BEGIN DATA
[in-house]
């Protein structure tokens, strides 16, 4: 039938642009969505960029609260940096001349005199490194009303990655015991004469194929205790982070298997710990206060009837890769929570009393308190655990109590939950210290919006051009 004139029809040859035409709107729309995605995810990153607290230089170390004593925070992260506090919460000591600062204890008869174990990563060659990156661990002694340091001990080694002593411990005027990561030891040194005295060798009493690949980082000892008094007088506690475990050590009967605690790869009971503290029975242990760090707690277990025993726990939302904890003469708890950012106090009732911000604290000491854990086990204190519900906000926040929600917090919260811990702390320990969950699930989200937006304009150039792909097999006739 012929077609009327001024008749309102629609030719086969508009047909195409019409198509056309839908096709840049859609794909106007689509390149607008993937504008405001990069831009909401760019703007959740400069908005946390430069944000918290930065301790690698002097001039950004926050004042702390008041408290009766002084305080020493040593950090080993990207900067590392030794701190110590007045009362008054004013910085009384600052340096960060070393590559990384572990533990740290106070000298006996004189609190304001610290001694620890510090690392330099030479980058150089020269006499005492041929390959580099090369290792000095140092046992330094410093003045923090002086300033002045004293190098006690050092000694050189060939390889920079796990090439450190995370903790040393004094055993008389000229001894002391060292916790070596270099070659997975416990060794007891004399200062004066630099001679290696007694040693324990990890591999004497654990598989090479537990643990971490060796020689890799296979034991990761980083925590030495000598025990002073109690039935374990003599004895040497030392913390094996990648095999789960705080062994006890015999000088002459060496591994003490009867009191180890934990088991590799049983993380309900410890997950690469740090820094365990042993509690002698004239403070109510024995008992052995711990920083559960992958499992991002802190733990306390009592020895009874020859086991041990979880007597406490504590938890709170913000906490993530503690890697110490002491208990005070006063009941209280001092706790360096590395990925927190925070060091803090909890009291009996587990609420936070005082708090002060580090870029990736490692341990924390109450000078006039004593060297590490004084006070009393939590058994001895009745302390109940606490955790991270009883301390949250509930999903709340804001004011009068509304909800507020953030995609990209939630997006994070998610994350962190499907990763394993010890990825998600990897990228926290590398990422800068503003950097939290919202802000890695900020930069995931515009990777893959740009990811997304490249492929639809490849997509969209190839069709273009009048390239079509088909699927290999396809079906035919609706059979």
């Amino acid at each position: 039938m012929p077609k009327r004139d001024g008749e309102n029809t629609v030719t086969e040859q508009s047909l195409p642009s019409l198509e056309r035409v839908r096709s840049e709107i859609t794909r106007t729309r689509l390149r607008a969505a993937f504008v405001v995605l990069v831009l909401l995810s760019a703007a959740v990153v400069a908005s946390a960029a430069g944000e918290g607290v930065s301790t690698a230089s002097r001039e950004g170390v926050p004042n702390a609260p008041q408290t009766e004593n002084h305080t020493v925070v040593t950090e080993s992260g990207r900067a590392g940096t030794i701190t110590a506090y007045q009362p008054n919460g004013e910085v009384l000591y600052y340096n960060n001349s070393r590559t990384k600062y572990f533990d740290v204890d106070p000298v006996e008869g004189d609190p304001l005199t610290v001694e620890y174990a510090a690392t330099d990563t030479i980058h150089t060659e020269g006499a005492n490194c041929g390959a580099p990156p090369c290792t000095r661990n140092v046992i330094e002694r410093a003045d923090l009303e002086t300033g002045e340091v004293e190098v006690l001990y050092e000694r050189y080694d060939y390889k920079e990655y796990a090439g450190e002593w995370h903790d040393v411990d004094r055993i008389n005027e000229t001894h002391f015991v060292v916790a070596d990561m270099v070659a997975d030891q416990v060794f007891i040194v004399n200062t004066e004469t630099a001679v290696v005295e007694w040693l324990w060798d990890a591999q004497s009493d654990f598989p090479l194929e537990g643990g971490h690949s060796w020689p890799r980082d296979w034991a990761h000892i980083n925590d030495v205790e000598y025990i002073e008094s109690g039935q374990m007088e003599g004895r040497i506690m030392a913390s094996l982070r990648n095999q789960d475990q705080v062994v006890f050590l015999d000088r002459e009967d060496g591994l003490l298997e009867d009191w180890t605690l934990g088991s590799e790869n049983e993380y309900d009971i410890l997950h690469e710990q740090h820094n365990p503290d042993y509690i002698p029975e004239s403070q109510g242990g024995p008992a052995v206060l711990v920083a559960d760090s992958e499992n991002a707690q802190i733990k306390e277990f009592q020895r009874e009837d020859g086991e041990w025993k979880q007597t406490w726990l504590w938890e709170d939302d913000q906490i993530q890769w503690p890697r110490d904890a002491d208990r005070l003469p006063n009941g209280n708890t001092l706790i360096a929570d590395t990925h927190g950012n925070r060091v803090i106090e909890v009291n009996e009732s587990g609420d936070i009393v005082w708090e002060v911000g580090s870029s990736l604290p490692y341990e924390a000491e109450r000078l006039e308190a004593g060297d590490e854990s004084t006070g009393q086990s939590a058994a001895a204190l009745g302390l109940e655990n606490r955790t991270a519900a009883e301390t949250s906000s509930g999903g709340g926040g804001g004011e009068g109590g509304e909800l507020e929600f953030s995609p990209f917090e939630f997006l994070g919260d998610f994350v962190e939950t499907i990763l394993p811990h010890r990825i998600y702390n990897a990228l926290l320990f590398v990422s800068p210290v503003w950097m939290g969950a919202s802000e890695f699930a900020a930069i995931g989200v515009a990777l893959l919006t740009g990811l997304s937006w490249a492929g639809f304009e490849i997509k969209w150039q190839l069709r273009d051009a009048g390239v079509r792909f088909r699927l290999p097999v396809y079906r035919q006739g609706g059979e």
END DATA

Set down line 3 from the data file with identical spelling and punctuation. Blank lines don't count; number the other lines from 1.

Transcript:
């Amino acid at each position: 039938m012929p077609k009327r004139d001024g008749e309102n029809t629609v030719t086969e040859q508009s047909l195409p642009s019409l198509e056309r035409v839908r096709s840049e709107i859609t794909r106007t729309r689509l390149r607008a969505a993937f504008v405001v995605l990069v831009l909401l995810s760019a703007a959740v990153v400069a908005s946390a960029a430069g944000e918290g607290v930065s301790t690698a230089s002097r001039e950004g170390v926050p004042n702390a609260p008041q408290t009766e004593n002084h305080t020493v925070v040593t950090e080993s992260g990207r900067a590392g940096t030794i701190t110590a506090y007045q009362p008054n919460g004013e910085v009384l000591y600052y340096n960060n001349s070393r590559t990384k600062y572990f533990d740290v204890d106070p000298v006996e008869g004189d609190p304001l005199t610290v001694e620890y174990a510090a690392t330099d990563t030479i980058h150089t060659e020269g006499a005492n490194c041929g390959a580099p990156p090369c290792t000095r661990n140092v046992i330094e002694r410093a003045d923090l009303e002086t300033g002045e340091v004293e190098v006690l001990y050092e000694r050189y080694d060939y390889k920079e990655y796990a090439g450190e002593w995370h903790d040393v411990d004094r055993i008389n005027e000229t001894h002391f015991v060292v916790a070596d990561m270099v070659a997975d030891q416990v060794f007891i040194v004399n200062t004066e004469t630099a001679v290696v005295e007694w040693l324990w060798d990890a591999q004497s009493d654990f598989p090479l194929e537990g643990g971490h690949s060796w020689p890799r980082d296979w034991a990761h000892i980083n925590d030495v205790e000598y025990i002073e008094s109690g039935q374990m007088e003599g004895r040497i506690m030392a913390s094996l982070r990648n095999q789960d475990q705080v062994v006890f050590l015999d000088r002459e009967d060496g591994l003490l298997e009867d009191w180890t605690l934990g088991s590799e790869n049983e993380y309900d009971i410890l997950h690469e710990q740090h820094n365990p503290d042993y509690i002698p029975e004239s403070q109510g242990g024995p008992a052995v206060l711990v920083a559960d760090s992958e499992n991002a707690q802190i733990k306390e277990f009592q020895r009874e009837d020859g086991e041990w025993k979880q007597t406490w726990l504590w938890e709170d939302d913000q906490i993530q890769w503690p890697r110490d904890a002491d208990r005070l003469p006063n009941g209280n708890t001092l706790i360096a929570d590395t990925h927190g950012n925070r060091v803090i106090e909890v009291n009996e009732s587990g609420d936070i009393v005082w708090e002060v911000g580090s870029s990736l604290p490692y341990e924390a000491e109450r000078l006039e308190a004593g060297d590490e854990s004084t006070g009393q086990s939590a058994a001895a204190l009745g302390l109940e655990n606490r955790t991270a519900a009883e301390t949250s906000s509930g999903g709340g926040g804001g004011e009068g109590g509304e909800l507020e929600f953030s995609p990209f917090e939630f997006l994070g919260d998610f994350v962190e939950t499907i990763l394993p811990h010890r990825i998600y702390n990897a990228l926290l320990f590398v990422s800068p210290v503003w950097m939290g969950a919202s802000e890695f699930a900020a930069i995931g989200v515009a990777l893959l919006t740009g990811l997304s937006w490249a492929g639809f304009e490849i997509k969209w150039q190839l069709r273009d051009a009048g390239v079509r792909f088909r699927l290999p097999v396809y079906r035919q006739g609706g059979e």